Actuarial Exams vs. Nerves and Persistence

Written by Kelsey:

When I dropped out of my science classes to pursue the actuarial profession, I knew I had a rough road ahead. I knew actuarial exams were very difficult, but I enjoy challenges and thought this would be a great opportunity to gauge how far my brain could take me. This was two years ago.

This year, I failed exam P twice. After months of preparation, over 300 hours of study for the first attempt and 150 for the second, I did not make the cut. I felt as though I did not have what it took to be an actuary. At one point, I felt like giving up. Maybe I was not suited to this profession.

That is, until I met someone who went through a similar experience. She had failed the exam 3 times but persevered. Now, she can proudly say that she has passed exam P, and she is incredibly happy that she did not quit.

This gave me hope, and I am now studying for my third sitting. I’ve studied over 500 hours now, and I am beginning to feel confident that I can pass. After speaking with numerous individuals about why they think I have been failing, and it all seems to boil down to one thing: nerves on exam day.

Going into each exam, I felt as though I knew the material well enough to pass. However, everything always seems to break down when I’m in the act of writing the exam. I tend to spend far too much time on one particular question, and am often left with many questions unanswered, all of which I end up guessing on. I also tend to forget formulas due to the pressure of the exam. I imagine am I not the only one who feels this way. Therefore, I would like to share my advice on how to perform on exam day.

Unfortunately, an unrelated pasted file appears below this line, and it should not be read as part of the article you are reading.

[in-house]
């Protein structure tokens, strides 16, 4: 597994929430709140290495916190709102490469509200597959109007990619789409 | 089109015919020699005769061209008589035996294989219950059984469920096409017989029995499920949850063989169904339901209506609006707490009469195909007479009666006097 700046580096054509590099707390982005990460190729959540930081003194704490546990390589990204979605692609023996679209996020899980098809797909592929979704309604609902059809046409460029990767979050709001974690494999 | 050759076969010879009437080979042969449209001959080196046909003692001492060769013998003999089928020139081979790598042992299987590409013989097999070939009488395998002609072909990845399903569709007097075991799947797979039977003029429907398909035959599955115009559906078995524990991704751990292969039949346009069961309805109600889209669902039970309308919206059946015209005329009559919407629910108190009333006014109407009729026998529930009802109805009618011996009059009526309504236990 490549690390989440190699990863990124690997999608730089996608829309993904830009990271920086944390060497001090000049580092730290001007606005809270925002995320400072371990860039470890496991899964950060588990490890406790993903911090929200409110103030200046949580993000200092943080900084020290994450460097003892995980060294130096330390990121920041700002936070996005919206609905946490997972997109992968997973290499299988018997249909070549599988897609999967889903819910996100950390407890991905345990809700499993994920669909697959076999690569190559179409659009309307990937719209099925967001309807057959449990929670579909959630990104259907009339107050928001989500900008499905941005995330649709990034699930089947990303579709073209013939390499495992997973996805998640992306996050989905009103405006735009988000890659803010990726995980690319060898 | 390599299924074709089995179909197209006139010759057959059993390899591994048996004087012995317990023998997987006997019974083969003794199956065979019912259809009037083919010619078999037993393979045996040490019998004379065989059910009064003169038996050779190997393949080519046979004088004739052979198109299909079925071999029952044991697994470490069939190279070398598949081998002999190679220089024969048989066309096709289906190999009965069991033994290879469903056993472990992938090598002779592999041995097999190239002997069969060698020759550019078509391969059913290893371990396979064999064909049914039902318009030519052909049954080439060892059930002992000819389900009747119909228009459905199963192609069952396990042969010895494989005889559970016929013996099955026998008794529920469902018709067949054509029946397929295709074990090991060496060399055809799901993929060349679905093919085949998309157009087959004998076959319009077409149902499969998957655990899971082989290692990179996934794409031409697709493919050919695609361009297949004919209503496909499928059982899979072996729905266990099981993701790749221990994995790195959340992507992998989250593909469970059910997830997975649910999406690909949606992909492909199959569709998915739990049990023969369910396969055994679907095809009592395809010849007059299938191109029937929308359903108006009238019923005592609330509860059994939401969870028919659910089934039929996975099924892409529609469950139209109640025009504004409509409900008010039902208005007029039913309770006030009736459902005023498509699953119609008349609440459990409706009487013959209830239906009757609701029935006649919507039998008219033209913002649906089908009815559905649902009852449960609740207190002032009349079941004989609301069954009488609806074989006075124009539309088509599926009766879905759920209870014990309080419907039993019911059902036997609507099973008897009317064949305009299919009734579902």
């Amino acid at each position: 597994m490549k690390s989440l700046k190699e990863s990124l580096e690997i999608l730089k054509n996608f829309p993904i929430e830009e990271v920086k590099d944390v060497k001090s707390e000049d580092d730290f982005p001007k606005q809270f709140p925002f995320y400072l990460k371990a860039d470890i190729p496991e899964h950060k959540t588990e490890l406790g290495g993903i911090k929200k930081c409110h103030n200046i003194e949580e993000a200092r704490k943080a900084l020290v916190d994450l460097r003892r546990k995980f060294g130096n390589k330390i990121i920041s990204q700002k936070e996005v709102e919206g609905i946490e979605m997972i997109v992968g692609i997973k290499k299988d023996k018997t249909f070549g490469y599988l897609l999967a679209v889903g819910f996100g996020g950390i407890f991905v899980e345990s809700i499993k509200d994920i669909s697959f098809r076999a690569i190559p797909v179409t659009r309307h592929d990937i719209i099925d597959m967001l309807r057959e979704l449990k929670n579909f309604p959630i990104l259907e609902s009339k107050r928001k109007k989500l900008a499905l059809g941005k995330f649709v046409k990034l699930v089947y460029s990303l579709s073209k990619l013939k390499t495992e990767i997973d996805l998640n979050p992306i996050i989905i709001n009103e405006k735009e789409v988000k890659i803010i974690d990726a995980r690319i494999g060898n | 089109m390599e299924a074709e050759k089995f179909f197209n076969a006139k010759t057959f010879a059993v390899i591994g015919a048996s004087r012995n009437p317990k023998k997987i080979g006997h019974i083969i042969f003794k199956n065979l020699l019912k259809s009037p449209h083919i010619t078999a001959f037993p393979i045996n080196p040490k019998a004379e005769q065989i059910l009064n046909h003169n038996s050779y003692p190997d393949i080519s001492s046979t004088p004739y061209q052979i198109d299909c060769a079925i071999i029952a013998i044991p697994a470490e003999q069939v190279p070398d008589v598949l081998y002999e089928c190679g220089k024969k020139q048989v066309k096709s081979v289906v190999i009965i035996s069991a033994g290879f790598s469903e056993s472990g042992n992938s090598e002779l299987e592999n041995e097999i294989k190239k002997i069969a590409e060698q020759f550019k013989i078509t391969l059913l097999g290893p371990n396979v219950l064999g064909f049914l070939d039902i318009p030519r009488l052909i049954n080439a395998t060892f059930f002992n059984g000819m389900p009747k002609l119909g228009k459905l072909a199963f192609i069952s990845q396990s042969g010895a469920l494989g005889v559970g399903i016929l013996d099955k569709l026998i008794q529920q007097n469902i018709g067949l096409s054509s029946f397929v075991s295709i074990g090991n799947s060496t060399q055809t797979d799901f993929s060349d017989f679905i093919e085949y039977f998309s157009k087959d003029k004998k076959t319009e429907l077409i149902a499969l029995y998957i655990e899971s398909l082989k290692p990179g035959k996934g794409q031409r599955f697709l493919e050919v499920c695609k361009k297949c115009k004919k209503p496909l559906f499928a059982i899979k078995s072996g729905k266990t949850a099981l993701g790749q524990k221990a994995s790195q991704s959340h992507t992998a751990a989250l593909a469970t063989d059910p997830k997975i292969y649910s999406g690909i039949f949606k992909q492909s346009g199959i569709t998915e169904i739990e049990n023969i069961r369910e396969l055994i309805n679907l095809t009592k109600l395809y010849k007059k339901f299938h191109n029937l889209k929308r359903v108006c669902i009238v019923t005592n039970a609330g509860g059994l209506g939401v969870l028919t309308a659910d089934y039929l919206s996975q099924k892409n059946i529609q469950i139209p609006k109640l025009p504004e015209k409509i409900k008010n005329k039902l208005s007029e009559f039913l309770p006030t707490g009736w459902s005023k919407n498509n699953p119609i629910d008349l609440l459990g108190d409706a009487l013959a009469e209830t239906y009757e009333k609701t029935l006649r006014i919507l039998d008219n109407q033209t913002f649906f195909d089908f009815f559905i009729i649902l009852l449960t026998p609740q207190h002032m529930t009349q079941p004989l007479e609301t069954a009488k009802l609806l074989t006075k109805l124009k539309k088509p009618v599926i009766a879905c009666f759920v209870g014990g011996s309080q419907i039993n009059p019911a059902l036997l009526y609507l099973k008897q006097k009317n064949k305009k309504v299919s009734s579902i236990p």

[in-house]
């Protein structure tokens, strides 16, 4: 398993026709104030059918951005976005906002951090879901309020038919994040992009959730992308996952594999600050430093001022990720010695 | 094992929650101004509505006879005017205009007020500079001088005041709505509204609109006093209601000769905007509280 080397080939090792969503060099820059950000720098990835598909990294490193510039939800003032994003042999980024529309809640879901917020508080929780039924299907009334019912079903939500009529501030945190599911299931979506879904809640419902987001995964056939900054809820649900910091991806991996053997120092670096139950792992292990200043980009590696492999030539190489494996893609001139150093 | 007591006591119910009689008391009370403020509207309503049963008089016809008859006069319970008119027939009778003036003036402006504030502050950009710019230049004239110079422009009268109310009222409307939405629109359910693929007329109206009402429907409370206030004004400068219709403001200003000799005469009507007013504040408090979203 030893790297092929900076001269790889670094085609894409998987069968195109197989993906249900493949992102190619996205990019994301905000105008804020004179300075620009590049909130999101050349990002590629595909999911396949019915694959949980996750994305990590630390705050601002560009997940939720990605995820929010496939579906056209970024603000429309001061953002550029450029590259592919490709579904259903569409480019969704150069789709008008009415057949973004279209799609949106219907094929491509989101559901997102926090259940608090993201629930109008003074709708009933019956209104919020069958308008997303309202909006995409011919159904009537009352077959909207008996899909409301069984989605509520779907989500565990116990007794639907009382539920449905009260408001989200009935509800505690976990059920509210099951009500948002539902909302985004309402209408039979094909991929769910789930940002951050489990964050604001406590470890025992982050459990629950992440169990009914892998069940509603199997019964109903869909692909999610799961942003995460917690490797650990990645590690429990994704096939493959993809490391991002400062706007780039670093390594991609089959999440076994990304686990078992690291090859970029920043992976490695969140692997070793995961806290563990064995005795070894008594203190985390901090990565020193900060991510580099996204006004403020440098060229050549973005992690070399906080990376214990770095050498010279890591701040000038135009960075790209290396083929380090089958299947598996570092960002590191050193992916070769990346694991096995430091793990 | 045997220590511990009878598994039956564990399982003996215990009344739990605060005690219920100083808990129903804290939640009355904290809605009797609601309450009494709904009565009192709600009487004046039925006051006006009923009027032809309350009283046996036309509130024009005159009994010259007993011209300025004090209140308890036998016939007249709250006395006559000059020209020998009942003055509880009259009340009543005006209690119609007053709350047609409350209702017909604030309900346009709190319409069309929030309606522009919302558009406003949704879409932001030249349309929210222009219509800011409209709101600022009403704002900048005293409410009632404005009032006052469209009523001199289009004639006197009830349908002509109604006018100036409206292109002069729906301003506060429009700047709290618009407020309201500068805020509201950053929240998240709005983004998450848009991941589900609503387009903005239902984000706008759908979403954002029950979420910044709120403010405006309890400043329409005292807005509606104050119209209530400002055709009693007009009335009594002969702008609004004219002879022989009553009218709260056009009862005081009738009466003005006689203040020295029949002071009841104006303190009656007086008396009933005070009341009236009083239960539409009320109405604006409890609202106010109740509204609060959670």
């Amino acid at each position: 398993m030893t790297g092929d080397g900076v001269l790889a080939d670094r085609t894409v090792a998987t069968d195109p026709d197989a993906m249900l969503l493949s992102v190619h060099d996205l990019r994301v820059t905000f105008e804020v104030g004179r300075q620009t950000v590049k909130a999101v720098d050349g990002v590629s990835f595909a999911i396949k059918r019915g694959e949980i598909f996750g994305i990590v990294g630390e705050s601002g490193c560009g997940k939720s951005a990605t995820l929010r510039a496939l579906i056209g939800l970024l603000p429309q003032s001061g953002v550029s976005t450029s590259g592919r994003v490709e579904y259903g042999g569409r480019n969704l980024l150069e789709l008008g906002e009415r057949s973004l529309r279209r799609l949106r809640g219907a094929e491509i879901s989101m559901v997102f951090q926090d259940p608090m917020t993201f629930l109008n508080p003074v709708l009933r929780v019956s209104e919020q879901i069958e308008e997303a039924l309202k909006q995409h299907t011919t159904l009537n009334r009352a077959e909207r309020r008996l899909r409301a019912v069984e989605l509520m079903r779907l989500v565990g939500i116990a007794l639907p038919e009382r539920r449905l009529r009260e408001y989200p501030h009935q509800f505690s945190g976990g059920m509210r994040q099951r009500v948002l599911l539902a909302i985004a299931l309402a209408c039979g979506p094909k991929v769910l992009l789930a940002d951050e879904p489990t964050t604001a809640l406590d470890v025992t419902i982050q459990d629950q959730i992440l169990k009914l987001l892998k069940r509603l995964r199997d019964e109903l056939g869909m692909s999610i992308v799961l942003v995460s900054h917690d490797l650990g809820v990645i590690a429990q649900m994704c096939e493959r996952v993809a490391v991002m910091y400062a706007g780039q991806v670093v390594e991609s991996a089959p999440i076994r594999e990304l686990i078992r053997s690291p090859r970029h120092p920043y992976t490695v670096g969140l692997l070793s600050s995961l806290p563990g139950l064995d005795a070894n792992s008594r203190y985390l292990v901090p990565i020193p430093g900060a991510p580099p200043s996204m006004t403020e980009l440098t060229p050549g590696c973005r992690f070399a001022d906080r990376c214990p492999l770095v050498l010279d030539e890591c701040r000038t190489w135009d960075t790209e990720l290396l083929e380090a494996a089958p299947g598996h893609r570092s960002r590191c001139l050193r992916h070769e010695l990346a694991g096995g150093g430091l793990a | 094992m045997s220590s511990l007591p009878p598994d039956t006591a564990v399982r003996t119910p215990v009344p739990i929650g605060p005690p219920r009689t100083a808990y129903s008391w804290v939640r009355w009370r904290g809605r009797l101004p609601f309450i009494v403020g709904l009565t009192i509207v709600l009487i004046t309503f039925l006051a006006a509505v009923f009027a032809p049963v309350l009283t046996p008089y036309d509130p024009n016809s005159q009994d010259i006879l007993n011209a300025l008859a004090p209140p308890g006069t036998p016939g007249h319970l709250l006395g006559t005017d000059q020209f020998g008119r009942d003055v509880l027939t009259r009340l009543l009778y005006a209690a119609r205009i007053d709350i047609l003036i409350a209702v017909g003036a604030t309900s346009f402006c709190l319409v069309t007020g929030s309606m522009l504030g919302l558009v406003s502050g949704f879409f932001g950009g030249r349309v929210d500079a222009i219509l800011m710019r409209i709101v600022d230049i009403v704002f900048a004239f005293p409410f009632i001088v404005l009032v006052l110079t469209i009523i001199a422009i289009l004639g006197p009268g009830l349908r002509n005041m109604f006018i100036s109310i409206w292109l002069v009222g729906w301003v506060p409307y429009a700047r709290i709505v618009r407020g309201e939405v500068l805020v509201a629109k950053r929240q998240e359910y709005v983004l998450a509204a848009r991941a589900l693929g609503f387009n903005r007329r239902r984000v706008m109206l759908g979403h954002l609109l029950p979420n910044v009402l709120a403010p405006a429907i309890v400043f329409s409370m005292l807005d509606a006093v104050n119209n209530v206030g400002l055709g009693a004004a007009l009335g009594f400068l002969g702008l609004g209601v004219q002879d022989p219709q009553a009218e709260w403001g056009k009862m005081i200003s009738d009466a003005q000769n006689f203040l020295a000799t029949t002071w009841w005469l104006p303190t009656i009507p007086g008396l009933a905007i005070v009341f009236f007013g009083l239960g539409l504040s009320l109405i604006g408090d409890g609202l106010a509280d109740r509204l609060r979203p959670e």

Being prepared is key. 300 hours can be enough for some, but many people require far more in order to pass. Preparation is key to building confidence, and confidence is key to passing the exam.

State of mind is also of primary importance. You need to be in a good mental state in order to avoid succumbing to the pressure of the exam. To address this, here are a few things which I feel will help me. First, try not to drink coffee beforehand. It can overstimulate your brain which can in fact exacerbate the issue. Also, try not to study too much in the days leading up to the exam. It is often better to enjoy yourself the day before the exam to relax your mind. Meditation can also help with this process.

I’ve gathered these techniques from speaking with a number of actuarial students further along the exam process, and those were of common themes of the conversations. I am excited to try out these tricks as I attempt the exam for the third time. One more thing: the best advice I’ve ever gotten with regards to these exams is to never quit. Persistence is key, and without it, you are sure to fail.